White House meeting suggests strain between Trump, Flake
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LOS ANGELES — A conservative Republican who is running to unseat Arizona Sen. Jeff Flake said Monday she has met with White House officials about the campaign.
The June meeting in Washington points to uneasy ties between President Donald Trump and Flake, a Republican who was an outspoken critic of the billionaire businessman in last year's presidential contest.
"I was encouraged," Kelli Ward said of the meeting, but she wouldn't divulge details of what was discussed or who attended the sit-down.
The former state senator, who sought to unseat Arizona Republican Sen. John McCain in 2016, called Flake ineffective and a drag on the Trump agenda in the Senate.
Ward acknowledged that ousting an incumbent is difficult but pointed to Trump's surprise win in 2016 and added, "times have changed."
Flake, a former congressman, is facing the possibility that he could face multiple GOP challengers in the 2018 primary in a bid for a second term.
The senator has said he didn't vote for Trump and supports the North American Free Trade Agreement, a deal the president intends to renegotiate or dismantle. But Flake has pointed out he has supported the president's Supreme Court and cabinet picks.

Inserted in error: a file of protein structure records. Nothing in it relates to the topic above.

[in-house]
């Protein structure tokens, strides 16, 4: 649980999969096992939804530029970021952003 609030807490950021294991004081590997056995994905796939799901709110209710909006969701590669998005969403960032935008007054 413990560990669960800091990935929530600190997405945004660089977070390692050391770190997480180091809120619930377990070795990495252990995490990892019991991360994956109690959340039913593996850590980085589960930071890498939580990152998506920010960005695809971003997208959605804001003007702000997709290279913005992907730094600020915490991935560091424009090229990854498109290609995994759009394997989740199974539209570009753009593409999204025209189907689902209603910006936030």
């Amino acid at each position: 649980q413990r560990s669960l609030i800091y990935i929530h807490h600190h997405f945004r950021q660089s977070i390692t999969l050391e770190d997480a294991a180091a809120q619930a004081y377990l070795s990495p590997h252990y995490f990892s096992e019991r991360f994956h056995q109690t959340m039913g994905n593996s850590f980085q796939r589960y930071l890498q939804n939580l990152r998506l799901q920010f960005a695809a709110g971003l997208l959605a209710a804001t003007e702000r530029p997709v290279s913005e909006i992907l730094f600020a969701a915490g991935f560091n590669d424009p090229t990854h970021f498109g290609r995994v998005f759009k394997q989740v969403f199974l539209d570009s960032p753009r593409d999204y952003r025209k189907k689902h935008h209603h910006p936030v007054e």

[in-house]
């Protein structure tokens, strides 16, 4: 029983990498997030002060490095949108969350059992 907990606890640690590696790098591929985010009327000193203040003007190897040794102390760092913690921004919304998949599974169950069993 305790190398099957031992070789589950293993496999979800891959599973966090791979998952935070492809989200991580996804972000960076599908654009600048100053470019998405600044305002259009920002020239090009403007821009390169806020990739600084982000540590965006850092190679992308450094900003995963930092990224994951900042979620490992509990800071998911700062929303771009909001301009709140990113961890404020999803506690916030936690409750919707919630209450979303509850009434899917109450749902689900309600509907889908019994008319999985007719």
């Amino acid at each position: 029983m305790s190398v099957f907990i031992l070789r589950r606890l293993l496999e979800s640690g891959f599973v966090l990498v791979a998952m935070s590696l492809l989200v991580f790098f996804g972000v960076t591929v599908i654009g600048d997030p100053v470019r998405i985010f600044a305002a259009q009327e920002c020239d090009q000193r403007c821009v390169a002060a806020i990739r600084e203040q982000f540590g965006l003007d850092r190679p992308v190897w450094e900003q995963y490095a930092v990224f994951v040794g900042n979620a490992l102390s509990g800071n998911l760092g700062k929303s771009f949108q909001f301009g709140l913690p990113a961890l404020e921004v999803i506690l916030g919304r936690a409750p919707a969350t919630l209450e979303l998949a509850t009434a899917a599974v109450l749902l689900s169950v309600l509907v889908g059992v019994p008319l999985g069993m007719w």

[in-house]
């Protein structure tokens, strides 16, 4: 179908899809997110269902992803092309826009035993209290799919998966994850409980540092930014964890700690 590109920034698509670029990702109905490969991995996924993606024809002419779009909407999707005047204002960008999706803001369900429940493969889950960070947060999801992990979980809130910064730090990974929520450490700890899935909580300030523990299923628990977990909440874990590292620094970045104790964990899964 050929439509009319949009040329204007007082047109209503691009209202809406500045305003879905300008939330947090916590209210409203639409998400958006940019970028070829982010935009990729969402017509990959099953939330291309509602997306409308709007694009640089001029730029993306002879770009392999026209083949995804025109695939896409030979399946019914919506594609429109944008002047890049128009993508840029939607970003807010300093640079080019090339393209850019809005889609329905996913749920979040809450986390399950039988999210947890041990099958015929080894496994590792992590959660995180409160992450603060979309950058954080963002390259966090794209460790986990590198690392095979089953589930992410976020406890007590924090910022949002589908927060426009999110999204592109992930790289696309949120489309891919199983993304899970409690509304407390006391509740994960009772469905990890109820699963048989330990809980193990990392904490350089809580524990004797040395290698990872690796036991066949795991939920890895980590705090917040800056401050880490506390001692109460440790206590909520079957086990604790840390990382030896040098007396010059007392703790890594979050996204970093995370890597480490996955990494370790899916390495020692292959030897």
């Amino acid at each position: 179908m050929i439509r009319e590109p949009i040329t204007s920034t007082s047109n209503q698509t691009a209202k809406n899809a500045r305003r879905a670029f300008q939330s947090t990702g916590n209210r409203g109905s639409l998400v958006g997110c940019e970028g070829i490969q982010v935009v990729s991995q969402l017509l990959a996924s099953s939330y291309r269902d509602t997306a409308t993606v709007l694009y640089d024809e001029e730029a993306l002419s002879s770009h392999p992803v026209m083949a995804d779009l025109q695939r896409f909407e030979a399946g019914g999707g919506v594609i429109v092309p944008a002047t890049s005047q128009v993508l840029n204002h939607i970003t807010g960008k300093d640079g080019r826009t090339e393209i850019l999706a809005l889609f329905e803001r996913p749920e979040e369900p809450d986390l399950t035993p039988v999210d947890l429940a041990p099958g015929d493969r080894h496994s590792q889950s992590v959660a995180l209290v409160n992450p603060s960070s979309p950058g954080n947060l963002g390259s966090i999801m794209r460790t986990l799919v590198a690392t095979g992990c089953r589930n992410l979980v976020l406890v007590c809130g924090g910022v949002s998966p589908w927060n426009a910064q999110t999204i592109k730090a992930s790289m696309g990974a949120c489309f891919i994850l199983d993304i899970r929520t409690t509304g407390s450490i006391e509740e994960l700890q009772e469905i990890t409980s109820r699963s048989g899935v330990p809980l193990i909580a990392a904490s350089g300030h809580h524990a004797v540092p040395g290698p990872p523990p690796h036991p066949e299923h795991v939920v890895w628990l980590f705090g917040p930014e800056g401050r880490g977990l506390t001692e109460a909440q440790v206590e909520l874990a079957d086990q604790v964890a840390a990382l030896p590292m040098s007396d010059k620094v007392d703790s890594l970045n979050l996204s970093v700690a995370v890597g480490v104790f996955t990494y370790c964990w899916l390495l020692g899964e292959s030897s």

He hasn't said how he will vote on the Republican health care bill, but recently applauded the inclusion of an amendment that would allow insurers to sell bare-bones, low-cost coverage.
Another potential Senate candidate, former state Republican chairman Robert Graham, has met with donors about the contest and has purchased
Flake's relationship with the White House has caused discomfort within the state GOP, and talk of a possible primary challenge has been going on for months, said Parralee Schneider, the party's first vice chairman.
"When you start saying negative things about your president, that doesn't sit well with this woman," she said. "We let Democrats do that."
Bruce Ash, one of the state's Republican National Committee members, expressed confidence that Republicans will hold the seat next year.
"The more the president is under fire from various directions, the more Republicans in Arizona support him and his agenda, and Republicans that are running for re-election," Ash said.